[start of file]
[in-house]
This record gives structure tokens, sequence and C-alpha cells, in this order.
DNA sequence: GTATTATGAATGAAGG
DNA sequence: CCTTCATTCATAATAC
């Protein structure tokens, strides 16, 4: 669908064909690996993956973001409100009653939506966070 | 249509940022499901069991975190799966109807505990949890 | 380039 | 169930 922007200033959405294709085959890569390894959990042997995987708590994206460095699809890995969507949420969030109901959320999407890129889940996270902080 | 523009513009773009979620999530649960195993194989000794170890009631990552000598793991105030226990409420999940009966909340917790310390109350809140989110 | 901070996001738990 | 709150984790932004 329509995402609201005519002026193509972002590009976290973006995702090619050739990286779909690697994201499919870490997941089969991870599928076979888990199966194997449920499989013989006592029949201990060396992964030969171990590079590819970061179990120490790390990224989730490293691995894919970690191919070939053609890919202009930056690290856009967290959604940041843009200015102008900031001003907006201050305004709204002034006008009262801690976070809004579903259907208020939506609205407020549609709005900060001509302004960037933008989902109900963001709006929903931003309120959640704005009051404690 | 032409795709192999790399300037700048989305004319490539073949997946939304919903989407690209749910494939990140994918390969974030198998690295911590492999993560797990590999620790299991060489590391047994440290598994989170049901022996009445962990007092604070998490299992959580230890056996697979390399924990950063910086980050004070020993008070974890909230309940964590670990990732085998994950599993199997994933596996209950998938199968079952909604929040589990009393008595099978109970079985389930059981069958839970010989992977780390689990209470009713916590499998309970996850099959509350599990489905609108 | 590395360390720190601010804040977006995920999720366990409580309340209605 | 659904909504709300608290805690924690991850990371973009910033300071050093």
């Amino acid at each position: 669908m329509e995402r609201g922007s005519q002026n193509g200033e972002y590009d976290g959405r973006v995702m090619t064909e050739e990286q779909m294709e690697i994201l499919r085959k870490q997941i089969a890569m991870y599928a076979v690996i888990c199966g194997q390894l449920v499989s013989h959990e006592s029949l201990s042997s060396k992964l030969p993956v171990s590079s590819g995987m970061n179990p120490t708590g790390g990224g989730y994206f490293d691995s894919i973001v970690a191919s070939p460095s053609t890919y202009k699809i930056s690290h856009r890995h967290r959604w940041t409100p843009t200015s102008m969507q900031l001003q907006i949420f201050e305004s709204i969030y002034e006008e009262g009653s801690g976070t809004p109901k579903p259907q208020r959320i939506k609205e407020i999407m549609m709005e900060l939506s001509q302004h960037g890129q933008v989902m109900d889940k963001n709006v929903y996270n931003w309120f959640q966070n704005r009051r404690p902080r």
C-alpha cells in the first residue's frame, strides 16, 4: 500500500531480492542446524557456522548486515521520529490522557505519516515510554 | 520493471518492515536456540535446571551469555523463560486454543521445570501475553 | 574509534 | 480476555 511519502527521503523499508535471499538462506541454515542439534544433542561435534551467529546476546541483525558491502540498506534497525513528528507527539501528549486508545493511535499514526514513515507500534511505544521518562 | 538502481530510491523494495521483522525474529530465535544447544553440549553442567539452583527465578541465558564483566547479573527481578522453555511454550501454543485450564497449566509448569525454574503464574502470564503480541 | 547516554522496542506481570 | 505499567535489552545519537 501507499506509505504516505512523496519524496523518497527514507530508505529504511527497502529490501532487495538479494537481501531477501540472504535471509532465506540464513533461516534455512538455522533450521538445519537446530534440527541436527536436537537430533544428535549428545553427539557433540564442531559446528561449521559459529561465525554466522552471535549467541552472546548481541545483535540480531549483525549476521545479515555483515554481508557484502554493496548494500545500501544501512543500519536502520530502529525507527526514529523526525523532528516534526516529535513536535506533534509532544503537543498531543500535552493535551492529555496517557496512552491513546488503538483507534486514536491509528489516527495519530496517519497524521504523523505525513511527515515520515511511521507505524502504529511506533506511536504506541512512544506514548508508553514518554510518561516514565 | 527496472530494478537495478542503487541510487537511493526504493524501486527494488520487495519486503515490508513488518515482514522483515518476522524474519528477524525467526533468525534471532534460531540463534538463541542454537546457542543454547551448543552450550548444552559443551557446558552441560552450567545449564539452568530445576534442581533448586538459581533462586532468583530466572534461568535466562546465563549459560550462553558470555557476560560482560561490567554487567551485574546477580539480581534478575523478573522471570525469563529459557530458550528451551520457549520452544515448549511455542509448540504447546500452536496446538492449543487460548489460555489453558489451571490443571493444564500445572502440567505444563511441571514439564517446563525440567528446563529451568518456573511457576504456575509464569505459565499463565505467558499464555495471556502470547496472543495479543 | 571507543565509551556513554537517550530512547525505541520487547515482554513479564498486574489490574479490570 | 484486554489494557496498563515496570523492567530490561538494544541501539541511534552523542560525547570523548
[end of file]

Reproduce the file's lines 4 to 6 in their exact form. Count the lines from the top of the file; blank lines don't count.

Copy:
DNA sequence: CCTTCATTCATAATAC
């Protein structure tokens, strides 16, 4: 669908064909690996993956973001409100009653939506966070 | 249509940022499901069991975190799966109807505990949890 | 380039 | 169930 922007200033959405294709085959890569390894959990042997995987708590994206460095699809890995969507949420969030109901959320999407890129889940996270902080 | 523009513009773009979620999530649960195993194989000794170890009631990552000598793991105030226990409420999940009966909340917790310390109350809140989110 | 901070996001738990 | 709150984790932004 329509995402609201005519002026193509972002590009976290973006995702090619050739990286779909690697994201499919870490997941089969991870599928076979888990199966194997449920499989013989006592029949201990060396992964030969171990590079590819970061179990120490790390990224989730490293691995894919970690191919070939053609890919202009930056690290856009967290959604940041843009200015102008900031001003907006201050305004709204002034006008009262801690976070809004579903259907208020939506609205407020549609709005900060001509302004960037933008989902109900963001709006929903931003309120959640704005009051404690 | 032409795709192999790399300037700048989305004319490539073949997946939304919903989407690209749910494939990140994918390969974030198998690295911590492999993560797990590999620790299991060489590391047994440290598994989170049901022996009445962990007092604070998490299992959580230890056996697979390399924990950063910086980050004070020993008070974890909230309940964590670990990732085998994950599993199997994933596996209950998938199968079952909604929040589990009393008595099978109970079985389930059981069958839970010989992977780390689990209470009713916590499998309970996850099959509350599990489905609108 | 590395360390720190601010804040977006995920999720366990409580309340209605 | 659904909504709300608290805690924690991850990371973009910033300071050093």
């Amino acid at each position: 669908m329509e995402r609201g922007s005519q002026n193509g200033e972002y590009d976290g959405r973006v995702m090619t064909e050739e990286q779909m294709e690697i994201l499919r085959k870490q997941i089969a890569m991870y599928a076979v690996i888990c199966g194997q390894l449920v499989s013989h959990e006592s029949l201990s042997s060396k992964l030969p993956v171990s590079s590819g995987m970061n179990p120490t708590g790390g990224g989730y994206f490293d691995s894919i973001v970690a191919s070939p460095s053609t890919y202009k699809i930056s690290h856009r890995h967290r959604w940041t409100p843009t200015s102008m969507q900031l001003q907006i949420f201050e305004s709204i969030y002034e006008e009262g009653s801690g976070t809004p109901k579903p259907q208020r959320i939506k609205e407020i999407m549609m709005e900060l939506s001509q302004h960037g890129q933008v989902m109900d889940k963001n709006v929903y996270n931003w309120f959640q966070n704005r009051r404690p902080r």